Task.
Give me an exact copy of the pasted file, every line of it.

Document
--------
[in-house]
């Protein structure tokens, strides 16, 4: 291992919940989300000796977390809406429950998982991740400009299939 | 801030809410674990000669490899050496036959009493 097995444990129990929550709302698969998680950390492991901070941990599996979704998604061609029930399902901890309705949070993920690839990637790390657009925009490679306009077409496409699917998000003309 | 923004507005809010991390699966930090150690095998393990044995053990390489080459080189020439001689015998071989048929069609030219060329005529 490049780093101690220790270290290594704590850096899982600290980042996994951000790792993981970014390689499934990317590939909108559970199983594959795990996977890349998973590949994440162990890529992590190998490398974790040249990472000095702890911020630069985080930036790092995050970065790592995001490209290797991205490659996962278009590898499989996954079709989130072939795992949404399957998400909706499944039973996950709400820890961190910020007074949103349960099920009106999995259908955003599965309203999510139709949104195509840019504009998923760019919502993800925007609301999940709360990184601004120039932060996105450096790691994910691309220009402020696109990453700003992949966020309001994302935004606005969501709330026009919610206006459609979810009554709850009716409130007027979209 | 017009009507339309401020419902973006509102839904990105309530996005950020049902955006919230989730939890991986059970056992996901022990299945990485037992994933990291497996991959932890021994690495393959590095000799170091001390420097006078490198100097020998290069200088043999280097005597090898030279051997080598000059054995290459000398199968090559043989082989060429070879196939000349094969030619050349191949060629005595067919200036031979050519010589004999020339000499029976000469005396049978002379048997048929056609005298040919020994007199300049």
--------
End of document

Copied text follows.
[in-house]
């Protein structure tokens, strides 16, 4: 291992919940989300000796977390809406429950998982991740400009299939 | 801030809410674990000669490899050496036959009493 097995444990129990929550709302698969998680950390492991901070941990599996979704998604061609029930399902901890309705949070993920690839990637790390657009925009490679306009077409496409699917998000003309 | 923004507005809010991390699966930090150690095998393990044995053990390489080459080189020439001689015998071989048929069609030219060329005529 490049780093101690220790270290290594704590850096899982600290980042996994951000790792993981970014390689499934990317590939909108559970199983594959795990996977890349998973590949994440162990890529992590190998490398974790040249990472000095702890911020630069985080930036790092995050970065790592995001490209290797991205490659996962278009590898499989996954079709989130072939795992949404399957998400909706499944039973996950709400820890961190910020007074949103349960099920009106999995259908955003599965309203999510139709949104195509840019504009998923760019919502993800925007609301999940709360990184601004120039932060996105450096790691994910691309220009402020696109990453700003992949966020309001994302935004606005969501709330026009919610206006459609979810009554709850009716409130007027979209 | 017009009507339309401020419902973006509102839904990105309530996005950020049902955006919230989730939890991986059970056992996901022990299945990485037992994933990291497996991959932890021994690495393959590095000799170091001390420097006078490198100097020998290069200088043999280097005597090898030279051997080598000059054995290459000398199968090559043989082989060429070879196939000349094969030619050349191949060629005595067919200036031979050519010589004999020339000499029976000469005396049978002379048997048929056609005298040919020994007199300049």